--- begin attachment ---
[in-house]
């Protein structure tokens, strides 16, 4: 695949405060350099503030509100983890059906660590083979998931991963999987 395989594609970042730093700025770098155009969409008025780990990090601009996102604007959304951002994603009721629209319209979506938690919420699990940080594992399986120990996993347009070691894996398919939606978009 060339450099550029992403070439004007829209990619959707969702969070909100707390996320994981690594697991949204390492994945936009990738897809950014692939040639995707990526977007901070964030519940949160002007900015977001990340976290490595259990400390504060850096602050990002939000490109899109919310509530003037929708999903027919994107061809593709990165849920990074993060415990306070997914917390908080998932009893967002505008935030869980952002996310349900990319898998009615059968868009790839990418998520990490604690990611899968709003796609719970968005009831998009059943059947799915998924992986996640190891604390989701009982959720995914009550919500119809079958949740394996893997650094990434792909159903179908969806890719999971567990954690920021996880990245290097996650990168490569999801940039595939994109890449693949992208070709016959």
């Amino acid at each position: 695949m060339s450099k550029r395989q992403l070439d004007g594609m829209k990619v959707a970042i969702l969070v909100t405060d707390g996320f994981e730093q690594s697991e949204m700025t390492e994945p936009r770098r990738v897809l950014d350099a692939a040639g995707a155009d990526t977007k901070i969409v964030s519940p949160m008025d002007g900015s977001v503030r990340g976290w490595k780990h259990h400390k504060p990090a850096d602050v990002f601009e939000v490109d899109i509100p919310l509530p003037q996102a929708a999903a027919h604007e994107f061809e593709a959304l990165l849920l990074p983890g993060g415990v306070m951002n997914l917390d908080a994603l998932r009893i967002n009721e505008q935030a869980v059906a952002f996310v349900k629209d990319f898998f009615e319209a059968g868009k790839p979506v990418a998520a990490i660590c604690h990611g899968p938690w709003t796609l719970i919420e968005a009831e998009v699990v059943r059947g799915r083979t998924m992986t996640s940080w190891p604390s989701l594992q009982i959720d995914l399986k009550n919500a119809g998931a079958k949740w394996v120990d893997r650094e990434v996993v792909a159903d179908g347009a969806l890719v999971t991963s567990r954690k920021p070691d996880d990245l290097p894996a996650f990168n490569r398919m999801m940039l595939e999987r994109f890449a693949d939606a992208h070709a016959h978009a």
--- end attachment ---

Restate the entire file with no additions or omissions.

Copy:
[in-house]
């Protein structure tokens, strides 16, 4: 695949405060350099503030509100983890059906660590083979998931991963999987 395989594609970042730093700025770098155009969409008025780990990090601009996102604007959304951002994603009721629209319209979506938690919420699990940080594992399986120990996993347009070691894996398919939606978009 060339450099550029992403070439004007829209990619959707969702969070909100707390996320994981690594697991949204390492994945936009990738897809950014692939040639995707990526977007901070964030519940949160002007900015977001990340976290490595259990400390504060850096602050990002939000490109899109919310509530003037929708999903027919994107061809593709990165849920990074993060415990306070997914917390908080998932009893967002505008935030869980952002996310349900990319898998009615059968868009790839990418998520990490604690990611899968709003796609719970968005009831998009059943059947799915998924992986996640190891604390989701009982959720995914009550919500119809079958949740394996893997650094990434792909159903179908969806890719999971567990954690920021996880990245290097996650990168490569999801940039595939994109890449693949992208070709016959």
């Amino acid at each position: 695949m060339s450099k550029r395989q992403l070439d004007g594609m829209k990619v959707a970042i969702l969070v909100t405060d707390g996320f994981e730093q690594s697991e949204m700025t390492e994945p936009r770098r990738v897809l950014d350099a692939a040639g995707a155009d990526t977007k901070i969409v964030s519940p949160m008025d002007g900015s977001v503030r990340g976290w490595k780990h259990h400390k504060p990090a850096d602050v990002f601009e939000v490109d899109i509100p919310l509530p003037q996102a929708a999903a027919h604007e994107f061809e593709a959304l990165l849920l990074p983890g993060g415990v306070m951002n997914l917390d908080a994603l998932r009893i967002n009721e505008q935030a869980v059906a952002f996310v349900k629209d990319f898998f009615e319209a059968g868009k790839p979506v990418a998520a990490i660590c604690h990611g899968p938690w709003t796609l719970i919420e968005a009831e998009v699990v059943r059947g799915r083979t998924m992986t996640s940080w190891p604390s989701l594992q009982i959720d995914l399986k009550n919500a119809g998931a079958k949740w394996v120990d893997r650094e990434v996993v792909a159903d179908g347009a969806l890719v999971t991963s567990r954690k920021p070691d996880d990245l290097p894996a996650f990168n490569r398919m999801m940039l595939e999987r994109f890449a693949d939606a992208h070709a016959h978009a």